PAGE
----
Here, option /path/to/local/dir  is the path to local directory where metrics will be stored, so Graphite can import them. We now need to configure Graphite reporter. In order to do that, we’ll update  DropwizardMetricsConfig  class:

In this snippet, we configures sender for graphite host and port, which is where Docker container runs. It would be a good idea to externalize this configuration, but for tutorial purposes it should be fine. Finally, we configure reporter with some additional options and set that metrics are sent to Graphite every 10 seconds.

Now it’s time to test the whole thing! If you visit http://localhost:8080 , you should see Graphite dashboard. If you start the system and invoke endpoints a couple of times, you should see Graphite dashboard update to display metrics. It might take some time for them to show up, but eventually you should get something similar to the sample bellow:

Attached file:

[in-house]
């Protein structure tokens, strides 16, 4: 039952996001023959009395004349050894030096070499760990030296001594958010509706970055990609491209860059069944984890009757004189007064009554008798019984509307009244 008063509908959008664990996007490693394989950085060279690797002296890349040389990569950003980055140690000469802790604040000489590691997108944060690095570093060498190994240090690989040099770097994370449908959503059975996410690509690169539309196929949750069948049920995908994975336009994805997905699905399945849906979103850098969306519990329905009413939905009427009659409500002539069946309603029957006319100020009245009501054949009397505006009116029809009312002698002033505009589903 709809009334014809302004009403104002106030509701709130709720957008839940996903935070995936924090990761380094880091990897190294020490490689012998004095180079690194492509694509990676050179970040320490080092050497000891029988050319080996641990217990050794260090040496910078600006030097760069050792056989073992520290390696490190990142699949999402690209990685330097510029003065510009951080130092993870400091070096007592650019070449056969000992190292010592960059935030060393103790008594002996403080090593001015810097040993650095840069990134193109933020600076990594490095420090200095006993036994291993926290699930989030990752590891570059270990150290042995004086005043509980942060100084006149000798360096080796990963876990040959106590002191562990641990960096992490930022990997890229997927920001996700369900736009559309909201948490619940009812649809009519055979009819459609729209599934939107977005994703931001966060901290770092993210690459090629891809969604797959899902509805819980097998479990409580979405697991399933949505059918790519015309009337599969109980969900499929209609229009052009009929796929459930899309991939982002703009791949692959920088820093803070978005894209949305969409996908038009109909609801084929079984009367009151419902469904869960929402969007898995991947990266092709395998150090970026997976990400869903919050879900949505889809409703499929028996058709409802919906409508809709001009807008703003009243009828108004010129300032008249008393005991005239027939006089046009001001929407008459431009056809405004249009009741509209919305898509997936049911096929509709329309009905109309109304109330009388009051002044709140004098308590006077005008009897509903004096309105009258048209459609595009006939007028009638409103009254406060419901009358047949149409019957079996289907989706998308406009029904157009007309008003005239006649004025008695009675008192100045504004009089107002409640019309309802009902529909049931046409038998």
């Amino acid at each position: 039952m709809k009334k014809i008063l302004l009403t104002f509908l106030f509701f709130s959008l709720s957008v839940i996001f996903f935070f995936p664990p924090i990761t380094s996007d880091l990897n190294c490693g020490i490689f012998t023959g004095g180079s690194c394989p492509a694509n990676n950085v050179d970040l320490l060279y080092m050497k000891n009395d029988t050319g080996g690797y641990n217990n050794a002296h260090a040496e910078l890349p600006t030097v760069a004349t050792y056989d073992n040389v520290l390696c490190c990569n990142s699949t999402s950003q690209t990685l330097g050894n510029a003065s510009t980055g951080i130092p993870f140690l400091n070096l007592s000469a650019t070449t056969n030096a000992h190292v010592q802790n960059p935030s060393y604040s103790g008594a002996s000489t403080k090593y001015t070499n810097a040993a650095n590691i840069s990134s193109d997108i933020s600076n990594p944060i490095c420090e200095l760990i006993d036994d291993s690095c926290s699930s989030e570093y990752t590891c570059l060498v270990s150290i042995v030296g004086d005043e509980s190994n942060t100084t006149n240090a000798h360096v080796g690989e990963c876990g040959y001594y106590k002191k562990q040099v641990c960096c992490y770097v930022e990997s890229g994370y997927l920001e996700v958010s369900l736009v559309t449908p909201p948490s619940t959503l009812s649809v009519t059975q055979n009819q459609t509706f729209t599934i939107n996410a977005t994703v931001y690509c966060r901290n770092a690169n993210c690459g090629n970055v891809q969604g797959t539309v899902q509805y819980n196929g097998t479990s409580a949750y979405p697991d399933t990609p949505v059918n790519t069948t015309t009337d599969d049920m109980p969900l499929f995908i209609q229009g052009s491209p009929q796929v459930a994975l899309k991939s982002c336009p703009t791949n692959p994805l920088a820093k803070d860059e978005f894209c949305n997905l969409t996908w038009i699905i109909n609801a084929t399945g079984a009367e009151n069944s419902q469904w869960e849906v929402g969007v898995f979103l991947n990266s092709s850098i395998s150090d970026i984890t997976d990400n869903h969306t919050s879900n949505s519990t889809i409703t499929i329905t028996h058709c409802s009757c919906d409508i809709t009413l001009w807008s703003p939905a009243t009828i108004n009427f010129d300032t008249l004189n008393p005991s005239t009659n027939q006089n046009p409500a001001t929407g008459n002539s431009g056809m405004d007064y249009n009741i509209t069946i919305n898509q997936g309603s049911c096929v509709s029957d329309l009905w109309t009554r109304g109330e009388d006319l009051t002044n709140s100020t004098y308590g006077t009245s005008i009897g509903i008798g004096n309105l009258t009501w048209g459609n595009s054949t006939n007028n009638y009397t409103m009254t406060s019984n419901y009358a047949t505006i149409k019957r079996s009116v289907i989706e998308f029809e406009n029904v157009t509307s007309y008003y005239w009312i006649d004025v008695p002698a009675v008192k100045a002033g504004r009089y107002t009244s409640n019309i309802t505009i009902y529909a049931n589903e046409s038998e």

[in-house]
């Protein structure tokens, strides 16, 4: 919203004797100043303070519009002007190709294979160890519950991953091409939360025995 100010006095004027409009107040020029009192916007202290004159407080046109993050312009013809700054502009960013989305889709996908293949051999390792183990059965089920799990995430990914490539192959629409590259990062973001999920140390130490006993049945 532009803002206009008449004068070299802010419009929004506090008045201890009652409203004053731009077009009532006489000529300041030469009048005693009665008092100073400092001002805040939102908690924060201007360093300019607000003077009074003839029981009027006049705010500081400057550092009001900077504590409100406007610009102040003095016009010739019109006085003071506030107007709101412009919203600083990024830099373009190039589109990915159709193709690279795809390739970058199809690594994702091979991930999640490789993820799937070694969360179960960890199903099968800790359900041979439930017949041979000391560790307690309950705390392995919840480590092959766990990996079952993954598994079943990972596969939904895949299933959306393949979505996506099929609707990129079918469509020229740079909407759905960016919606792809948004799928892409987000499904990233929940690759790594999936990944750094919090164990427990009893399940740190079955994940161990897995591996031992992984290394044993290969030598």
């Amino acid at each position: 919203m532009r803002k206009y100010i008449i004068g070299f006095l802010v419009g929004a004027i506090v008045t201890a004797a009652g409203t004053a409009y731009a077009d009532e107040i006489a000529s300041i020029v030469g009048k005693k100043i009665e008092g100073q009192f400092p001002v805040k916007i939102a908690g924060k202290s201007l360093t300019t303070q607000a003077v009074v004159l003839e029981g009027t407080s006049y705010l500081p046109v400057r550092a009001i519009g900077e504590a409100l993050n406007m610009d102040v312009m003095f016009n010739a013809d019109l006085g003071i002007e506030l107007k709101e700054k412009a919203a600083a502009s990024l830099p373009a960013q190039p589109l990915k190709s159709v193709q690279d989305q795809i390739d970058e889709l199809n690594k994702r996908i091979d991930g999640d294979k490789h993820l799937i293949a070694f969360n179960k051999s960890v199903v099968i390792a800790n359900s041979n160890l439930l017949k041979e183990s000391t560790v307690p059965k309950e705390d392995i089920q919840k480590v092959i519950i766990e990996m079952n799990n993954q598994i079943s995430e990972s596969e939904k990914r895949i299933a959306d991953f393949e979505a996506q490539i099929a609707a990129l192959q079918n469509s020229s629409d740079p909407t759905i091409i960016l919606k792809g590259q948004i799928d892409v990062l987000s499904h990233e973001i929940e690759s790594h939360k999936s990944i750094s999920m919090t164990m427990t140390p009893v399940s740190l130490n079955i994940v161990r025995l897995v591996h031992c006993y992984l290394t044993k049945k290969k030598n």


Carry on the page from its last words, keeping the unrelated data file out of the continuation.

grpahite spring dropwizard metrics

Conclusion

This was somewhat exhausting post, but we covered a lot of stuff. You have a complete working solution to monitor microservices system. You can find the complete source code on Github. If you feel like it, you can build it yourself and play around with it. In case you missed some of the previous posts, bellow is the list of all the posts in this series.

If you have any questions, remarks or suggestions, please don’t hesitate to comment on this post and voice your opinion.

Complete lists of posts in this series